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Mobile devices contain access to all of our personal and corporate data. Eavesdropping is a prevailing threat among many on mobile phones, with technology capable of tracking users, listening to their conversations and even logging their application usage becoming more pervasive and easier to come by. There is an increase in attackers’ use of surveillanceware, which can be used to eavesdrop on people. The number and frequency of such incidents are substantial. Data Theorem has identified more than 100 million eavesdropping attempts on iOS and Android applications since its TrustKit release in 2015.

Moreover, telecom network conditions are not improving, with 4G subscribers across Europe and Asia exposed to the same threats as subscribers of previous-generation networks. It is the diversity in types of attacks that make building a strong defense against eavesdropping all the more challenging.

The list of dangers is growing, however, given the proliferation of the internet of things (IoT), many of which connect to or are accessible by mobile networks.

Lookout, a mobile security and antivirus company, recommends users take the following steps in order to secure their devices against eavesdropping:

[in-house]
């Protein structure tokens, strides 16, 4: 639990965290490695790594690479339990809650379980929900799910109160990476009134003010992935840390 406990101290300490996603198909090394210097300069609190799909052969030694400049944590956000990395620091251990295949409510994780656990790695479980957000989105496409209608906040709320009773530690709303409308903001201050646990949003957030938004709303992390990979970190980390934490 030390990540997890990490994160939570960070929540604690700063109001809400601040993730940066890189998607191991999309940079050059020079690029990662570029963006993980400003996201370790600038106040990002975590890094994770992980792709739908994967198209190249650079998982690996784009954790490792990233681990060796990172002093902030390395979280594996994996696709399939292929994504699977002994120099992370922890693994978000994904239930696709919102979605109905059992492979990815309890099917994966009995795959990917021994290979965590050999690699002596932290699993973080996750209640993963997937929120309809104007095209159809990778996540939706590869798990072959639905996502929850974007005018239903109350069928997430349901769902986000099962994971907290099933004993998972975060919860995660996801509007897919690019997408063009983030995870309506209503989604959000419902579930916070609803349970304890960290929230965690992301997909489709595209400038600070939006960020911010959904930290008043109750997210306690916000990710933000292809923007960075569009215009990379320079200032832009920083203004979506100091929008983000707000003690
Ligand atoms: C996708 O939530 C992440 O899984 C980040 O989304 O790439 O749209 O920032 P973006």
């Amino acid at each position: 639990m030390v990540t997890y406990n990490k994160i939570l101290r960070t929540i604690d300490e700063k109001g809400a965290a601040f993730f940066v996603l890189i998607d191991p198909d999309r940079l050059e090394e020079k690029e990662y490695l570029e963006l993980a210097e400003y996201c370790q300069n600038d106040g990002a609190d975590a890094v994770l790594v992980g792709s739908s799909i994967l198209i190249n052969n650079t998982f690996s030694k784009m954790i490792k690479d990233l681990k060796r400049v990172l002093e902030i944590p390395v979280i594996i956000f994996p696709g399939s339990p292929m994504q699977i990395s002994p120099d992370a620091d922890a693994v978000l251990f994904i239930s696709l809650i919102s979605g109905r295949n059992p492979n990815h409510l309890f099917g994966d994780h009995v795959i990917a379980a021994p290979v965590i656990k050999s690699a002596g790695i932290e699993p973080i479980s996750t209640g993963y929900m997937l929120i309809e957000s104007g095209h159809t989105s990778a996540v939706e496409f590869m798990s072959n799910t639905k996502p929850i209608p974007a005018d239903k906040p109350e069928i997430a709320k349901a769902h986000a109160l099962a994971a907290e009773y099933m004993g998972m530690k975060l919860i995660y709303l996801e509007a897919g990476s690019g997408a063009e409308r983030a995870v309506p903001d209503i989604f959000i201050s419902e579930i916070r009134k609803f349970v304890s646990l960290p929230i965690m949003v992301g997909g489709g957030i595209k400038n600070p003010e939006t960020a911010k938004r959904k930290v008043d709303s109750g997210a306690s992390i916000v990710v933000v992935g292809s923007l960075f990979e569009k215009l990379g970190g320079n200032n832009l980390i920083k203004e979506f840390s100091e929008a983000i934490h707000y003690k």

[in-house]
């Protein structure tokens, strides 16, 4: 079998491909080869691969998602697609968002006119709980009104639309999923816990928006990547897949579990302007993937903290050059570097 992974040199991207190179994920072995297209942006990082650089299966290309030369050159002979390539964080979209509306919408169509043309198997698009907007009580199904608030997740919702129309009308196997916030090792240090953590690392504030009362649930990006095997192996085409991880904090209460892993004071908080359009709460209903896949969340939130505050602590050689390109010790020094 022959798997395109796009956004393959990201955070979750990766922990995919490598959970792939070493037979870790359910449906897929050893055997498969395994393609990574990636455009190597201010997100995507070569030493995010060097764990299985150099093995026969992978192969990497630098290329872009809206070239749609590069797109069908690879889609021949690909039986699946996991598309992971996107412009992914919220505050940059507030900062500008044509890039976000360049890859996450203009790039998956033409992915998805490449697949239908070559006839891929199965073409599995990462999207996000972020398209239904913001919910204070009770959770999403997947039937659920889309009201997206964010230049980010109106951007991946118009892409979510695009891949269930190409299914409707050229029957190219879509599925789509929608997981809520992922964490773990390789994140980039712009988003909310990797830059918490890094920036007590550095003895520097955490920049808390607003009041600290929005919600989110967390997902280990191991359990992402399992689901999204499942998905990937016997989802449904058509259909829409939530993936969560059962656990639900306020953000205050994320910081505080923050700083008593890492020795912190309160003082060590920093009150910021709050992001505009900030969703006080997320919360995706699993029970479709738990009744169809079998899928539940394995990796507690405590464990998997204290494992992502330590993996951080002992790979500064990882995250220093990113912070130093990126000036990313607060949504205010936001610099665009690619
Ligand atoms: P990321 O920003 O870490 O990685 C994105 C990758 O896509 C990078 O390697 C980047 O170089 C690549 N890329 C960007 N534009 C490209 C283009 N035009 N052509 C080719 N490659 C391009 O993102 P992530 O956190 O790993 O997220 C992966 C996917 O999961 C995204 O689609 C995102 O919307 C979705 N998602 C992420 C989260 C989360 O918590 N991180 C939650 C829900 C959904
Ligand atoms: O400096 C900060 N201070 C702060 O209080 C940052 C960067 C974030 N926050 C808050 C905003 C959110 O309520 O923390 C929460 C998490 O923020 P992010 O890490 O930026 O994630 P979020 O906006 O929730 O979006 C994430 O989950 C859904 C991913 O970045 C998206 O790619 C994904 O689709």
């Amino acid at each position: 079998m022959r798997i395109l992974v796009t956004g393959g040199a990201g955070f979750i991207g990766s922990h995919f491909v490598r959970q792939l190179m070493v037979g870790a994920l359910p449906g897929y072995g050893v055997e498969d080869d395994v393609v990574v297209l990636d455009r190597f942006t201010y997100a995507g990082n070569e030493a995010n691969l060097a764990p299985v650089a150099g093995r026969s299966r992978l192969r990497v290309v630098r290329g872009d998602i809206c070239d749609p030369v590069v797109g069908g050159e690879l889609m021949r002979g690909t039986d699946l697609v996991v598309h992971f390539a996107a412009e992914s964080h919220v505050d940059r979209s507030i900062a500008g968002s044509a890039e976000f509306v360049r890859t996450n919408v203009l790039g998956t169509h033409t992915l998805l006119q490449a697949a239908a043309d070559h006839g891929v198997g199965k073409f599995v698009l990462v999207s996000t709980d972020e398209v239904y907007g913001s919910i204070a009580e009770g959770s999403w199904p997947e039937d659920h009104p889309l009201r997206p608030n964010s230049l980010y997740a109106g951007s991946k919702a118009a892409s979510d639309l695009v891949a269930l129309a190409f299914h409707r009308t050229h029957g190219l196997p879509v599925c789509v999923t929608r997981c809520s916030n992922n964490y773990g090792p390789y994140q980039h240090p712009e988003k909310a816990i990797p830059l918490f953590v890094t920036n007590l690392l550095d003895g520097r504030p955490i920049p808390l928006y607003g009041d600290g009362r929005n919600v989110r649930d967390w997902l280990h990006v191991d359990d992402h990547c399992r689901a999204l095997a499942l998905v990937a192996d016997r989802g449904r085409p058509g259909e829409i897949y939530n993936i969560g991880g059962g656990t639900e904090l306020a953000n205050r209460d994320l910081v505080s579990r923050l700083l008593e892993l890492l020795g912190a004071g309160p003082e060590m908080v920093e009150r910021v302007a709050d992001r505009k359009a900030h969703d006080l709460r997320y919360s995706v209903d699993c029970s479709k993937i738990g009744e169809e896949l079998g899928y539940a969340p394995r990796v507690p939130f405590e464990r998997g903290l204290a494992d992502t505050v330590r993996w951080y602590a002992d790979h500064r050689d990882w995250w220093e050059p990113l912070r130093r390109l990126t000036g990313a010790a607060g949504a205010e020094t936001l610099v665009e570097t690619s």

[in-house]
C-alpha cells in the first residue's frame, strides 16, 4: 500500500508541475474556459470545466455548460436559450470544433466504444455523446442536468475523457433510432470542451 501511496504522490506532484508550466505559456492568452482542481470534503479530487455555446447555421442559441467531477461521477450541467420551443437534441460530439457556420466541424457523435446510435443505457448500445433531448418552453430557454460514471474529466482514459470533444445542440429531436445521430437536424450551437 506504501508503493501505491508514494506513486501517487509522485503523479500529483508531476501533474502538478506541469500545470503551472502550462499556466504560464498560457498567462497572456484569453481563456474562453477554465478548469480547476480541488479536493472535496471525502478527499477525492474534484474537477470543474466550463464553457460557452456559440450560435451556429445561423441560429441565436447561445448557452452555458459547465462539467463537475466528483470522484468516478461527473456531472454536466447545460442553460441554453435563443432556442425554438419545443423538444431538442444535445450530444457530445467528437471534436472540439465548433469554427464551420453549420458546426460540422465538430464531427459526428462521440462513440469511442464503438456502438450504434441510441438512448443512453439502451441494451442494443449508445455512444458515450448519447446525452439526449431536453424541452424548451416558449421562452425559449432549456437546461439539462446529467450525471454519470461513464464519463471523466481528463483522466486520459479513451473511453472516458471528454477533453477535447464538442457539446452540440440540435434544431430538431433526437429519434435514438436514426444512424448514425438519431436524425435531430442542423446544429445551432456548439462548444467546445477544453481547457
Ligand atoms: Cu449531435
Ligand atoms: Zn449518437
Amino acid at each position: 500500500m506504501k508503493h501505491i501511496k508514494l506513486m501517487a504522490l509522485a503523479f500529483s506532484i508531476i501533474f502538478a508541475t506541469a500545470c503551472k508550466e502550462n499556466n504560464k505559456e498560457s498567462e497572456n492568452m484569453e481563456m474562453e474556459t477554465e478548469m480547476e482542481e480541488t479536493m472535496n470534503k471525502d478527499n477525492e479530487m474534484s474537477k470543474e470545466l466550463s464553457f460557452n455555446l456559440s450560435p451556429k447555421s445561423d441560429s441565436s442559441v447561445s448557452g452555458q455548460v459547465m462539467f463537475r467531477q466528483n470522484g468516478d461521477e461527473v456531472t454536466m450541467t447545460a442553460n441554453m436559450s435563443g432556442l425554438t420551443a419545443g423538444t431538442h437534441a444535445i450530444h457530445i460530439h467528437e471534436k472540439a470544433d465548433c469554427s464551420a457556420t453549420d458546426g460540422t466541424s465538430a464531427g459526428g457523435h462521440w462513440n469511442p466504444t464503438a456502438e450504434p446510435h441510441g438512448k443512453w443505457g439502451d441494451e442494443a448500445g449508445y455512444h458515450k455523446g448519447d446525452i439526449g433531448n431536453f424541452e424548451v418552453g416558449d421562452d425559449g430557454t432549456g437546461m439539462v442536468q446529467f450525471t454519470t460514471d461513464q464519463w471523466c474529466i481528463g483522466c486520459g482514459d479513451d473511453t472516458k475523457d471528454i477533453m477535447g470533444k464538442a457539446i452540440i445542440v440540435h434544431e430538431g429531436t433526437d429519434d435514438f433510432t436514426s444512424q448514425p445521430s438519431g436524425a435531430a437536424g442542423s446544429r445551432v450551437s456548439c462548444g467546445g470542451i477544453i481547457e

• Download apps only from the official app stores such as Android’s Google Play or Apple’s iOS App Store.
  • Avoid clicking on sketchy links from unknown contacts — simply visiting a page could put your device at risk.
  • Avoid connecting to unsecured wireless networks or networks where everyone has the same password.
  • Use a VPN that encrypts your traffic from prying eyes on a local network.
  • Check your cellular carrier bills in case someone has requested a new SIM card for your account.
  • Use secure messaging apps and services — standard phone calls and text-messaging are not secure. However, services and apps such as Signal, WhatsApp and iMessage do provide a higher level of protection against eavesdropping.
  • Install a mobile security solution to detect whether your phone’s security has been compromised and you’re being spied on.

Other steps users can take include turning off Bluetooth when not in use, adding two-step authentication to apps and using passwords specific to apps rather than use one for all financial apps or all apps in general.